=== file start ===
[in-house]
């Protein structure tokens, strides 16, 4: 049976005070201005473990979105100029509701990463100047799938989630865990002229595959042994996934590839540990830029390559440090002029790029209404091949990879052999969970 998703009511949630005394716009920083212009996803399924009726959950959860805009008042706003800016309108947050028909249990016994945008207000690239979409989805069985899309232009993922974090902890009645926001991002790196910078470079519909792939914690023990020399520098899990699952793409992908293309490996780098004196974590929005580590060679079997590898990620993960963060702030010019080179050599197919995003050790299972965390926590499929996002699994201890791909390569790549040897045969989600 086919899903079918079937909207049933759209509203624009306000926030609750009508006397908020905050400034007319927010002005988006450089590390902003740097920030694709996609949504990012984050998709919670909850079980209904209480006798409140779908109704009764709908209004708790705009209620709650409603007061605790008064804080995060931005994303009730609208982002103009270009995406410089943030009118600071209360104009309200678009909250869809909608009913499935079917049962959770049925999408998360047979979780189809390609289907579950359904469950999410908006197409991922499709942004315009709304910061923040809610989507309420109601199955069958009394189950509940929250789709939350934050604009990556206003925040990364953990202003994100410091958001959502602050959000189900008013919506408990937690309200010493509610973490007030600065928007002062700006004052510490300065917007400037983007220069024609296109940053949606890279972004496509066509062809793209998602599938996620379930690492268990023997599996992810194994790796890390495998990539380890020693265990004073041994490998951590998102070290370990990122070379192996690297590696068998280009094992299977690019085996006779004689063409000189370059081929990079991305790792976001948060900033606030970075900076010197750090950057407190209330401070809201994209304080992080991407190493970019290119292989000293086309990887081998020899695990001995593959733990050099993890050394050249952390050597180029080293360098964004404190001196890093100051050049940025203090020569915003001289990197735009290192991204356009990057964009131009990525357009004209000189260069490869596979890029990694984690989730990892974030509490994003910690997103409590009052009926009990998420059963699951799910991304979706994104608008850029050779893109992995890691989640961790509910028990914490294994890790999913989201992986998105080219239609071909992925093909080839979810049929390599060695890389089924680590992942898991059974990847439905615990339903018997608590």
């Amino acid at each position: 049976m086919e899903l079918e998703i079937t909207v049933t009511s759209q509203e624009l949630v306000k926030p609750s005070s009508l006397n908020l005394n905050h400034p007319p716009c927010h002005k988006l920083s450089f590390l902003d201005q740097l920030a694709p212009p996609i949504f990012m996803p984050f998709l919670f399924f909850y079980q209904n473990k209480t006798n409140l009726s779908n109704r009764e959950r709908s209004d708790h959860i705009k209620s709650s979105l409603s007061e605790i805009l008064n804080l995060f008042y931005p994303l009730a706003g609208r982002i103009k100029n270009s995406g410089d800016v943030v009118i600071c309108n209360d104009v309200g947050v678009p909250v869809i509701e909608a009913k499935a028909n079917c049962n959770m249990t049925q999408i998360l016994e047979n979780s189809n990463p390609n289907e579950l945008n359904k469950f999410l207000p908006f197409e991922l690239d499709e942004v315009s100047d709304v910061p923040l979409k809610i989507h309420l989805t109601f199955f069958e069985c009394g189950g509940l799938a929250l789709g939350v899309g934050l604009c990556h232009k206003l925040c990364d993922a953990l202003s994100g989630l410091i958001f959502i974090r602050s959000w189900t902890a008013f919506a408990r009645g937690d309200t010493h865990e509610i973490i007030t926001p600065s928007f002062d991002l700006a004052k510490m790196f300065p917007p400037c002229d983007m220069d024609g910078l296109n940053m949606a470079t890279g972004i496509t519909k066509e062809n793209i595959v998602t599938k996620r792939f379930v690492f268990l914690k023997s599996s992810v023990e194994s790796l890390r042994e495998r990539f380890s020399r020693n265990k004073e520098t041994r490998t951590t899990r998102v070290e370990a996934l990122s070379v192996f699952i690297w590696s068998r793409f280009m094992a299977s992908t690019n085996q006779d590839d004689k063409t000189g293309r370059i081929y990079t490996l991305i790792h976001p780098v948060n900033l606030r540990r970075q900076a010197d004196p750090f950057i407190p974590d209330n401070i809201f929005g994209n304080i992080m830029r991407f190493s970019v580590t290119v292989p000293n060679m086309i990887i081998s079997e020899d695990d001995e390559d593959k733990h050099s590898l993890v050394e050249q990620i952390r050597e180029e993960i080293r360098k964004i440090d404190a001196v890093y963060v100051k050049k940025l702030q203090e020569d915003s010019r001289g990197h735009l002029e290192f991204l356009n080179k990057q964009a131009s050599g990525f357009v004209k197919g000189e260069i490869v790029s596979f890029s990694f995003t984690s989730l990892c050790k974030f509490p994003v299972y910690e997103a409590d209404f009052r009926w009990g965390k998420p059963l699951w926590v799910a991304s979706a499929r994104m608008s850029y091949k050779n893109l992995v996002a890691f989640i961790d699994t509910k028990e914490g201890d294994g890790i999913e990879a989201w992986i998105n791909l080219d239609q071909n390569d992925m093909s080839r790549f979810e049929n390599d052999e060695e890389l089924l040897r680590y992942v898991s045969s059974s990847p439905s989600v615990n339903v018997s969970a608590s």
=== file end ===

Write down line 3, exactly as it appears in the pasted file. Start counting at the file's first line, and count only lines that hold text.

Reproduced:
């Amino acid at each position: 049976m086919e899903l079918e998703i079937t909207v049933t009511s759209q509203e624009l949630v306000k926030p609750s005070s009508l006397n908020l005394n905050h400034p007319p716009c927010h002005k988006l920083s450089f590390l902003d201005q740097l920030a694709p212009p996609i949504f990012m996803p984050f998709l919670f399924f909850y079980q209904n473990k209480t006798n409140l009726s779908n109704r009764e959950r709908s209004d708790h959860i705009k209620s709650s979105l409603s007061e605790i805009l008064n804080l995060f008042y931005p994303l009730a706003g609208r982002i103009k100029n270009s995406g410089d800016v943030v009118i600071c309108n209360d104009v309200g947050v678009p909250v869809i509701e909608a009913k499935a028909n079917c049962n959770m249990t049925q999408i998360l016994e047979n979780s189809n990463p390609n289907e579950l945008n359904k469950f999410l207000p908006f197409e991922l690239d499709e942004v315009s100047d709304v910061p923040l979409k809610i989507h309420l989805t109601f199955f069958e069985c009394g189950g509940l799938a929250l789709g939350v899309g934050l604009c990556h232009k206003l925040c990364d993922a953990l202003s994100g989630l410091i958001f959502i974090r602050s959000w189900t902890a008013f919506a408990r009645g937690d309200t010493h865990e509610i973490i007030t926001p600065s928007f002062d991002l700006a004052k510490m790196f300065p917007p400037c002229d983007m220069d024609g910078l296109n940053m949606a470079t890279g972004i496509t519909k066509e062809n793209i595959v998602t599938k996620r792939f379930v690492f268990l914690k023997s599996s992810v023990e194994s790796l890390r042994e495998r990539f380890s020399r020693n265990k004073e520098t041994r490998t951590t899990r998102v070290e370990a996934l990122s070379v192996f699952i690297w590696s068998r793409f280009m094992a299977s992908t690019n085996q006779d590839d004689k063409t000189g293309r370059i081929y990079t490996l991305i790792h976001p780098v948060n900033l606030r540990r970075q900076a010197d004196p750090f950057i407190p974590d209330n401070i809201f929005g994209n304080i992080m830029r991407f190493s970019v580590t290119v292989p000293n060679m086309i990887i081998s079997e020899d695990d001995e390559d593959k733990h050099s590898l993890v050394e050249q990620i952390r050597e180029e993960i080293r360098k964004i440090d404190a001196v890093y963060v100051k050049k940025l702030q203090e020569d915003s010019r001289g990197h735009l002029e290192f991204l356009n080179k990057q964009a131009s050599g990525f357009v004209k197919g000189e260069i490869v790029s596979f890029s990694f995003t984690s989730l990892c050790k974030f509490p994003v299972y910690e997103a409590d209404f009052r009926w009990g965390k998420p059963l699951w926590v799910a991304s979706a499929r994104m608008s850029y091949k050779n893109l992995v996002a890691f989640i961790d699994t509910k028990e914490g201890d294994g890790i999913e990879a989201w992986i998105n791909l080219d239609q071909n390569d992925m093909s080839r790549f979810e049929n390599d052999e060695e890389l089924l040897r680590y992942v898991s045969s059974s990847p439905s989600v615990n339903v018997s969970a608590s």